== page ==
Moving-in day made easy

Arrival: At the University of Maryland, College Park, a once-arduous process has evolved into a near science.

August 27, 2004|By Jason Song | Jason Song,SUN STAFF

Wahab Jilani pulled up to Ellicott Hall at the University of Maryland, College Park yesterday with his father, a trunk full of his belongings and a sense of apprehension. "This will take forever," he thought.

Ten minutes later, Jilani stood in the lobby of his dorm with a slightly dazed look on his face. Seven volunteers had loaded his clothes, books and CDs onto an elevator and delivered them to Jilani's room before the freshman from Salisbury had time to break a sweat.

"I thought it would be really, really busy, but that was easy," Jilani said.

"Very nice," said his father, Ahmad. "I was afraid we'd have to go up and down eight flights of stairs over and over again. I barely got out of the car."

Thousands of freshmen are landing on Maryland campuses this week. At the University of Maryland, the annual rite of move-in day has evolved into a near science.

The school breaks the freshman class in two - half moved in yesterday and the rest move in today. Fraternity and sorority members and athletes hand ice water to parents and incoming students. Volunteers make house calls to help set up personal computers.

This year, yellow-shirted members of the "Arrival Survival Team" - about 40 volunteers in all - helped parents and freshmen move furniture and clothing, making the chaotic process seem almost methodical. In the past, fraternity and sorority members helped students get settled.

"We thought they would help but, honestly, we've been doing this so long, I don't even worry about it anymore," said Joe Mitchell, the school's assistant director for resident life.

Any day you invite about 2,000 students and their parents onto campus in 90-degree heat, things aren't going to go perfectly.

Most of the freshmen arrived in the morning, and lines for the elevators were long. Parents in SUVs circled the lot, looking for parking. None of the freshmen dorms is air-conditioned, and some of the crowded hallways seemed devoid of oxygen.

Mothers stood by mounds of clothes, keeping a nervous eye on their children's new laptops. Fathers parked cars, then anxiously lugged boxes into the dorms. Students cast confused glances at their parents, not sure whether to hug them one last time or push them toward the door.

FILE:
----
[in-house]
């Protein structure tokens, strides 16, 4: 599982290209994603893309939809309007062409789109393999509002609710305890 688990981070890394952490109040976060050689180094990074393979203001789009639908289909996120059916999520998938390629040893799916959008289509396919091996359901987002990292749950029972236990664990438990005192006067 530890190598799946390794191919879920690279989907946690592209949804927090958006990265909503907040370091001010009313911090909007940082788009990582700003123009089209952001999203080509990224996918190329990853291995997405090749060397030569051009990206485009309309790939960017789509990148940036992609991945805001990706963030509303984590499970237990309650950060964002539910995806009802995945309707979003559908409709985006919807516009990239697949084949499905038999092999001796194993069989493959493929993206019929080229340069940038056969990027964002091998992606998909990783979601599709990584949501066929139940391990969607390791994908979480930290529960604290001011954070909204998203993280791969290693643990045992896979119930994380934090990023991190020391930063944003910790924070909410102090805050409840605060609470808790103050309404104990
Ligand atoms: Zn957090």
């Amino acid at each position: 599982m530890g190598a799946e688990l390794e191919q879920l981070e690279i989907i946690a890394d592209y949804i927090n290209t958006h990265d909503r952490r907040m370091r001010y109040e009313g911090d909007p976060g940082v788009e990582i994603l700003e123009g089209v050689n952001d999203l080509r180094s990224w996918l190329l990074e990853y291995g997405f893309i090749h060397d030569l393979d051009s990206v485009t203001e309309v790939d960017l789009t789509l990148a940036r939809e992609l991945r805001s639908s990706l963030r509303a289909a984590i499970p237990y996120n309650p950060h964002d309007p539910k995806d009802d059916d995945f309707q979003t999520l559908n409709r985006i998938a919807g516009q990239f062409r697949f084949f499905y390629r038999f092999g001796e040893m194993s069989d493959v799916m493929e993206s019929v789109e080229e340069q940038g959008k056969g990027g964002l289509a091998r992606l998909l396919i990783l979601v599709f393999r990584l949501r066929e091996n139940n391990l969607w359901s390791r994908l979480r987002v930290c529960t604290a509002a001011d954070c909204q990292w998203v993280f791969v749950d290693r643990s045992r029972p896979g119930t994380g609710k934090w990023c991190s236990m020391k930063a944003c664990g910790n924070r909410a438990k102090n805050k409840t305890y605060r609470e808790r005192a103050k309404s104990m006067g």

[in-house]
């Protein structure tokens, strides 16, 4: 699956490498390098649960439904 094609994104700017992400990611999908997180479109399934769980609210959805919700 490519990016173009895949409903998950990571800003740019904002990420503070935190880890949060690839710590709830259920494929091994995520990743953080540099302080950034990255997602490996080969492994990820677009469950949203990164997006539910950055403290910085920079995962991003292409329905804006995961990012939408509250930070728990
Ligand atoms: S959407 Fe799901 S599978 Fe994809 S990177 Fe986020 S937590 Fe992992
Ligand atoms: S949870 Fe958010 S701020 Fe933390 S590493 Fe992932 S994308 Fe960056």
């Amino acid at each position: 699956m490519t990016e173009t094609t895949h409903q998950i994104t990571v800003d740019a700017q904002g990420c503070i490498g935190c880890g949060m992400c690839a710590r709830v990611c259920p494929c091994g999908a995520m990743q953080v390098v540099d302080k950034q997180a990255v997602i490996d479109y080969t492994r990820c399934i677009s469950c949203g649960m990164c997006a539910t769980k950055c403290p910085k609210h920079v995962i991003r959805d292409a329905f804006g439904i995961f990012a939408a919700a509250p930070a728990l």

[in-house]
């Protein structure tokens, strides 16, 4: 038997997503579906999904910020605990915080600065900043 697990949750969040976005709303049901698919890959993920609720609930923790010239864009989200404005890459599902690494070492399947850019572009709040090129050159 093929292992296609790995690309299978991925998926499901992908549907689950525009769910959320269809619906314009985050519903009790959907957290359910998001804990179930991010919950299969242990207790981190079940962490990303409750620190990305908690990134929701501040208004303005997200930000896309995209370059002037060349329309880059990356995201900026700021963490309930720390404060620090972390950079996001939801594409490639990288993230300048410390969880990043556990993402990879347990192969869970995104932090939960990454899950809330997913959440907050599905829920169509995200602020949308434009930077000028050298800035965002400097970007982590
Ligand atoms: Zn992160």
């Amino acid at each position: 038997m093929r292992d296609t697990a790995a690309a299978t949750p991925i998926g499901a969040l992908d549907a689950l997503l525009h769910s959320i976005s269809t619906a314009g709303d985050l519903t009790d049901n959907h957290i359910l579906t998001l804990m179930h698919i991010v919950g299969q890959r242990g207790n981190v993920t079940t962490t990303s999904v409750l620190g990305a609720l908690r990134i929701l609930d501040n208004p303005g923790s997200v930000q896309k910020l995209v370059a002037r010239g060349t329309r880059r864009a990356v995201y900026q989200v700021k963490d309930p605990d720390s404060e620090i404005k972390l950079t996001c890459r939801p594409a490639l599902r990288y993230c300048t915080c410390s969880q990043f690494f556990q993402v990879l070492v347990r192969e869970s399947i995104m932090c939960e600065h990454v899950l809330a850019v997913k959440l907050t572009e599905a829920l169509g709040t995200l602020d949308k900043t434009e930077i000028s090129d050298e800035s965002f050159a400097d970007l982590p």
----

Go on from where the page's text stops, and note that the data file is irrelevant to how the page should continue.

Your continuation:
Few complaints

Few parents were complaining. The lines moved quickly and students used the time they spent waiting to meet others.

Allen Chapman of Pittsburgh was fifth in line for an elevator at Centreville Hall. He gently rocked a rack full of button-down shirts, talked on his cell phone and chatted with several other students.

"I'm just excited to be here. This isn't even bugging me at all," he said, wiping sweat from his forehead.

As Chapman watched a group of yellow-clad volunteers pull more clothes into an elevator, he smiled. "You get a lot for the price."

In-state tuition, room and board at the University of Maryland is nearly $7,500 a semester - an all-time high - and it's about $6,000 more for students from out of state.

Catie Wienke of Pasadena quickly transformed her room in Ellicott Hall from an expanse of white cinder-block into a more inviting area. Her roommate had already installed her television and put prom pictures and Dave Matthews Band posters on the wall.

Wienke plugged in her television and DVD player and spread her blue comforter on her bed. "We both shopped at Target," she said, looking at her roommate's nearly identical blanket.

The help desk

If students had any problems once they moved into their rooms, they found another wave of ready volunteers. When Wienke couldn't get onto the Internet, she called the help desk. A few minutes later, Nicole Lawrence came to Wienke's room and helped her register on the campus system.

About 97 percent of students at College Park are hooked up to the Internet, said school officials. "It used to be that they wouldn't care when you got them online," Mitchell said. "Now, if they're not hooked up the first day, they say: `What's going on here? "

Lawrence also made sure to set up Wienke's campus voice-mail.

School officials are encouraging students to activate their land-based phone lines. Campus officials suspect that thousands of students didn't use their voice mail last year because "everyone has a cell phone," Mitchell said.

"But campuswide messages is one of the easiest ways to get important information out there, so we at least want them to check it," Mitchell said.

Saying good-bye

After Lawrence left, Wienke looked expectantly at her parents, Jim and Cathy Wienke. "I guess we'll be going soon," her father said. "I went to park the truck and by the time I got back here, it was over. She was moved in."

Baltimore Sun Articles
Please note the green-lined linked article text has been applied commercially without any involvement from our newsroom editors, reporters or any other editorial staff.